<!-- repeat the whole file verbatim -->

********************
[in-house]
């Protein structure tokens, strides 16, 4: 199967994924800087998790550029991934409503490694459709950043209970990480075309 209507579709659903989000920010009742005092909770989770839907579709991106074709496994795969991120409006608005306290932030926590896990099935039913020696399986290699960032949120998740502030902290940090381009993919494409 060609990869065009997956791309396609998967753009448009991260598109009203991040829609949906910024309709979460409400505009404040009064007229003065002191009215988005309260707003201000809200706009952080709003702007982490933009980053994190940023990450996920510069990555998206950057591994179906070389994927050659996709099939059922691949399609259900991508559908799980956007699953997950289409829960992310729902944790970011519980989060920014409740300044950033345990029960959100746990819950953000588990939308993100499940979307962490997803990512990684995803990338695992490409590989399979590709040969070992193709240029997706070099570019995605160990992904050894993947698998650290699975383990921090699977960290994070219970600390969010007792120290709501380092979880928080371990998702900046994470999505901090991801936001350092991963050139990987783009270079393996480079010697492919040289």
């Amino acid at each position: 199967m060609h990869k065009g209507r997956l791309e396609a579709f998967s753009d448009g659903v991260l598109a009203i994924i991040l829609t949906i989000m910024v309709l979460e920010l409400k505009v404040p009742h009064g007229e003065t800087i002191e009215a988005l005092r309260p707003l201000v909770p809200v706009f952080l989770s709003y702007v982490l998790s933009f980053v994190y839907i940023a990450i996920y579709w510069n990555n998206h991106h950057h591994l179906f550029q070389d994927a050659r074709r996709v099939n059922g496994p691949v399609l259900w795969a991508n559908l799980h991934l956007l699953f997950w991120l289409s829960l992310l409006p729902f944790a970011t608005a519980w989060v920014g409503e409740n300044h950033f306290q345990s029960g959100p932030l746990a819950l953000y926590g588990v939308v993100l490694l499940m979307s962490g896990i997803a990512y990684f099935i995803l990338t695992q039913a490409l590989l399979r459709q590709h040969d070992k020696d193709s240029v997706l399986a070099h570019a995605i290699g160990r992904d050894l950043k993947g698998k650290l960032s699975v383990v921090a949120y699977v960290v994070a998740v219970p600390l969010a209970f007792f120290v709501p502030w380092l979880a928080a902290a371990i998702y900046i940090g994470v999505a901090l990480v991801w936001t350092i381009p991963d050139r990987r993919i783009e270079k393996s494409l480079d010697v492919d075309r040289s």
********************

[in-house]
């Protein structure tokens, strides 16, 4: 199967994924800087998790550029991934409503490694459709950043209970990480075309 209507579709659903989000920010009742005092909770989770839907579709991106074709496994795969991120409006608005306290932030926590896990099935039913020696399986290699960032949120998740502030902290940090381009993919494409 060609990869065009997956791309396609998967753009448009991260598109009203991040829609949906910024309709979460409400505009404040009064007229003065002191009215988005309260707003201000809200706009952080709003702007982490933009980053994190940023990450996920510069990555998206950057591994179906070389994927050659996709099939059922691949399609259900991508559908799980956007699953997950289409829960992310729902944790970011519980989060920014409740300044950033345990029960959100746990819950953000588990939308993100499940979307962490997803990512990684995803990338695992490409590989399979590709040969070992193709240029997706070099570019995605160990992904050894993947698998650290699975383990921090699977960290994070219970600390969010007792120290709501380092979880928080371990998702900046994470999505901090991801936001350092991963050139990987783009270079393996480079010697492919040289």
């Amino acid at each position: 199967m060609h990869k065009g209507r997956l791309e396609a579709f998967s753009d448009g659903v991260l598109a009203i994924i991040l829609t949906i989000m910024v309709l979460e920010l409400k505009v404040p009742h009064g007229e003065t800087i002191e009215a988005l005092r309260p707003l201000v909770p809200v706009f952080l989770s709003y702007v982490l998790s933009f980053v994190y839907i940023a990450i996920y579709w510069n990555n998206h991106h950057h591994l179906f550029q070389d994927a050659r074709r996709v099939n059922g496994p691949v399609l259900w795969a991508n559908l799980h991934l956007l699953f997950w991120l289409s829960l992310l409006p729902f944790a970011t608005a519980w989060v920014g409503e409740n300044h950033f306290q345990s029960g959100p932030l746990a819950l953000y926590g588990v939308v993100l490694l499940m979307s962490g896990i997803a990512y990684f099935i995803l990338t695992q039913a490409l590989l399979r459709q590709h040969d070992k020696d193709s240029v997706l399986a070099h570019a995605i290699g160990r992904d050894l950043k993947g698998k650290l960032s699975v383990v921090a949120y699977v960290v994070a998740v219970p600390l969010a209970f007792f120290v709501p502030w380092l979880a928080a902290a371990i998702y900046i940090g994470v999505a901090l990480v991801w936001t350092i381009p991963d050139r990987r993919i783009e270079k393996s494409l480079d010697v492919d075309r040289s």